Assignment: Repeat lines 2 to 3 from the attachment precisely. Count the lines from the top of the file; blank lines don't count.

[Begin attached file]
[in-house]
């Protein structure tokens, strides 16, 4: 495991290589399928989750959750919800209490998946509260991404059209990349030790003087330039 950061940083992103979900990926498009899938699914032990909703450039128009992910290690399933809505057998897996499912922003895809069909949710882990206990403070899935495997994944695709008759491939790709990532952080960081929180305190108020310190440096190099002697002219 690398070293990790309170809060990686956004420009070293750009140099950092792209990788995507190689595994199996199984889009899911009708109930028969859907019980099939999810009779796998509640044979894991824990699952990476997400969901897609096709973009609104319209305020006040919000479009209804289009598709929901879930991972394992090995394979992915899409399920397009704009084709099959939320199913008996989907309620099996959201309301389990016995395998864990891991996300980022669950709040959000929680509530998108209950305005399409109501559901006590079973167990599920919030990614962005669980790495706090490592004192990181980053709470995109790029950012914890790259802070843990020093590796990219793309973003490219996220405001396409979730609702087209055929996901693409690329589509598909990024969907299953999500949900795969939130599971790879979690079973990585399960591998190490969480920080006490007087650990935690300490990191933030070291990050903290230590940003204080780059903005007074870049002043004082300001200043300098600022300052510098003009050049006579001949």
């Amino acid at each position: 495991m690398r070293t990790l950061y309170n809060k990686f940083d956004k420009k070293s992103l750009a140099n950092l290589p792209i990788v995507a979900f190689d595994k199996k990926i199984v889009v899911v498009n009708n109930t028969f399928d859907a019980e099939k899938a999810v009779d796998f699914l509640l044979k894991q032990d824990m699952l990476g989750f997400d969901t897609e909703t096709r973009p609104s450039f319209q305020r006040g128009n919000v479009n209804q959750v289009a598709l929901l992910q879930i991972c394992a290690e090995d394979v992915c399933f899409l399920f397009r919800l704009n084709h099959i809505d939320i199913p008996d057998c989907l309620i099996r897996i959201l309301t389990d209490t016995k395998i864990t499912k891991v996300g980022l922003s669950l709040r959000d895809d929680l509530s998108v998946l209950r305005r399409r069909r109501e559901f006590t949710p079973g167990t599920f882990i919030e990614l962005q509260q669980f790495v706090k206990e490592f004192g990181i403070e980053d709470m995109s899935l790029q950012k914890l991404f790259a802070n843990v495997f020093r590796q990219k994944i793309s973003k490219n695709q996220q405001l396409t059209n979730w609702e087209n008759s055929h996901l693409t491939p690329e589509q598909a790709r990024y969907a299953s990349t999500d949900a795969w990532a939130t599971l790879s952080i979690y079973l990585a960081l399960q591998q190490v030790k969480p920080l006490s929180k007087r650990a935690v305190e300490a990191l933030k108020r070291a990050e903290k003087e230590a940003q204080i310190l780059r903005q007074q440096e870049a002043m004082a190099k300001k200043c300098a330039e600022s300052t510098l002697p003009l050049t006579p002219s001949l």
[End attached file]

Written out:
């Protein structure tokens, strides 16, 4: 495991290589399928989750959750919800209490998946509260991404059209990349030790003087330039 950061940083992103979900990926498009899938699914032990909703450039128009992910290690399933809505057998897996499912922003895809069909949710882990206990403070899935495997994944695709008759491939790709990532952080960081929180305190108020310190440096190099002697002219 690398070293990790309170809060990686956004420009070293750009140099950092792209990788995507190689595994199996199984889009899911009708109930028969859907019980099939999810009779796998509640044979894991824990699952990476997400969901897609096709973009609104319209305020006040919000479009209804289009598709929901879930991972394992090995394979992915899409399920397009704009084709099959939320199913008996989907309620099996959201309301389990016995395998864990891991996300980022669950709040959000929680509530998108209950305005399409109501559901006590079973167990599920919030990614962005669980790495706090490592004192990181980053709470995109790029950012914890790259802070843990020093590796990219793309973003490219996220405001396409979730609702087209055929996901693409690329589509598909990024969907299953999500949900795969939130599971790879979690079973990585399960591998190490969480920080006490007087650990935690300490990191933030070291990050903290230590940003204080780059903005007074870049002043004082300001200043300098600022300052510098003009050049006579001949």
């Amino acid at each position: 495991m690398r070293t990790l950061y309170n809060k990686f940083d956004k420009k070293s992103l750009a140099n950092l290589p792209i990788v995507a979900f190689d595994k199996k990926i199984v889009v899911v498009n009708n109930t028969f399928d859907a019980e099939k899938a999810v009779d796998f699914l509640l044979k894991q032990d824990m699952l990476g989750f997400d969901t897609e909703t096709r973009p609104s450039f319209q305020r006040g128009n919000v479009n209804q959750v289009a598709l929901l992910q879930i991972c394992a290690e090995d394979v992915c399933f899409l399920f397009r919800l704009n084709h099959i809505d939320i199913p008996d057998c989907l309620i099996r897996i959201l309301t389990d209490t016995k395998i864990t499912k891991v996300g980022l922003s669950l709040r959000d895809d929680l509530s998108v998946l209950r305005r399409r069909r109501e559901f006590t949710p079973g167990t599920f882990i919030e990614l962005q509260q669980f790495v706090k206990e490592f004192g990181i403070e980053d709470m995109s899935l790029q950012k914890l991404f790259a802070n843990v495997f020093r590796q990219k994944i793309s973003k490219n695709q996220q405001l396409t059209n979730w609702e087209n008759s055929h996901l693409t491939p690329e589509q598909a790709r990024y969907a299953s990349t999500d949900a795969w990532a939130t599971l790879s952080i979690y079973l990585a960081l399960q591998q190490v030790k969480p920080l006490s929180k007087r650990a935690v305190e300490a990191l933030k108020r070291a990050e903290k003087e230590a940003q204080i310190l780059r903005q007074q440096e870049a002043m004082a190099k300001k200043c300098a330039e600022s300052t510098l002697p003009l050049t006579p002219s001949l």